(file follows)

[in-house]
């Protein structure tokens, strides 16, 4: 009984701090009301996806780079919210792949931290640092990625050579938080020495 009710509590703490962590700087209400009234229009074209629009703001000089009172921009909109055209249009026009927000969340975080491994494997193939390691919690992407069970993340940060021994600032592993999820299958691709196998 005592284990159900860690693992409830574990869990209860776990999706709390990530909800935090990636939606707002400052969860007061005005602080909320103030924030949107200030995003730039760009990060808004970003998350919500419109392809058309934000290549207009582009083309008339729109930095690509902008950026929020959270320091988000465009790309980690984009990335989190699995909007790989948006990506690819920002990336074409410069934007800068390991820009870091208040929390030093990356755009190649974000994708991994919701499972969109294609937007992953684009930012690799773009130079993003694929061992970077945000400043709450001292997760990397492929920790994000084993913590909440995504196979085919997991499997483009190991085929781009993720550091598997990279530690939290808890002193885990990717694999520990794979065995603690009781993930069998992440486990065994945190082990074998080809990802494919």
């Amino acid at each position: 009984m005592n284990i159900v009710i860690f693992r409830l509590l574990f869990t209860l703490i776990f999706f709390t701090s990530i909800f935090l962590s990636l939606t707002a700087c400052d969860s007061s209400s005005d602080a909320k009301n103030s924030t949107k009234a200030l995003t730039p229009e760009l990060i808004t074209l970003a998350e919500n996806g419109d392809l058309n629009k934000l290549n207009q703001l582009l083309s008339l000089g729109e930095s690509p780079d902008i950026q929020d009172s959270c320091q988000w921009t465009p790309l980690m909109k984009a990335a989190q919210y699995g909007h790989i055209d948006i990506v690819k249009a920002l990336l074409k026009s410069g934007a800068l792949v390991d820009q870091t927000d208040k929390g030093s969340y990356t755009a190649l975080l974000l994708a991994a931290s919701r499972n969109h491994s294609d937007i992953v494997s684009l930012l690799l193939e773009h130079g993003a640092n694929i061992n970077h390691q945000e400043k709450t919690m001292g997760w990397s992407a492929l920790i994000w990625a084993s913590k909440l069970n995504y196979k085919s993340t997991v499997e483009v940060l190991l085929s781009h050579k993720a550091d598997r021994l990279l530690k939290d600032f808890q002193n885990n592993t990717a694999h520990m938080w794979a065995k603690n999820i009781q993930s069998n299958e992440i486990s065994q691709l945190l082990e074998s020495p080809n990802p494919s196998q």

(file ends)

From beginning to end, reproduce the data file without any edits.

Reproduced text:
[in-house]
């Protein structure tokens, strides 16, 4: 009984701090009301996806780079919210792949931290640092990625050579938080020495 009710509590703490962590700087209400009234229009074209629009703001000089009172921009909109055209249009026009927000969340975080491994494997193939390691919690992407069970993340940060021994600032592993999820299958691709196998 005592284990159900860690693992409830574990869990209860776990999706709390990530909800935090990636939606707002400052969860007061005005602080909320103030924030949107200030995003730039760009990060808004970003998350919500419109392809058309934000290549207009582009083309008339729109930095690509902008950026929020959270320091988000465009790309980690984009990335989190699995909007790989948006990506690819920002990336074409410069934007800068390991820009870091208040929390030093990356755009190649974000994708991994919701499972969109294609937007992953684009930012690799773009130079993003694929061992970077945000400043709450001292997760990397492929920790994000084993913590909440995504196979085919997991499997483009190991085929781009993720550091598997990279530690939290808890002193885990990717694999520990794979065995603690009781993930069998992440486990065994945190082990074998080809990802494919």
């Amino acid at each position: 009984m005592n284990i159900v009710i860690f693992r409830l509590l574990f869990t209860l703490i776990f999706f709390t701090s990530i909800f935090l962590s990636l939606t707002a700087c400052d969860s007061s209400s005005d602080a909320k009301n103030s924030t949107k009234a200030l995003t730039p229009e760009l990060i808004t074209l970003a998350e919500n996806g419109d392809l058309n629009k934000l290549n207009q703001l582009l083309s008339l000089g729109e930095s690509p780079d902008i950026q929020d009172s959270c320091q988000w921009t465009p790309l980690m909109k984009a990335a989190q919210y699995g909007h790989i055209d948006i990506v690819k249009a920002l990336l074409k026009s410069g934007a800068l792949v390991d820009q870091t927000d208040k929390g030093s969340y990356t755009a190649l975080l974000l994708a991994a931290s919701r499972n969109h491994s294609d937007i992953v494997s684009l930012l690799l193939e773009h130079g993003a640092n694929i061992n970077h390691q945000e400043k709450t919690m001292g997760w990397s992407a492929l920790i994000w990625a084993s913590k909440l069970n995504y196979k085919s993340t997991v499997e483009v940060l190991l085929s781009h050579k993720a550091d598997r021994l990279l530690k939290d600032f808890q002193n885990n592993t990717a694999h520990m938080w794979a065995k603690n999820i009781q993930s069998n299958e992440i486990s065994q691709l945190l082990e074998s020495p080809n990802p494919s196998q």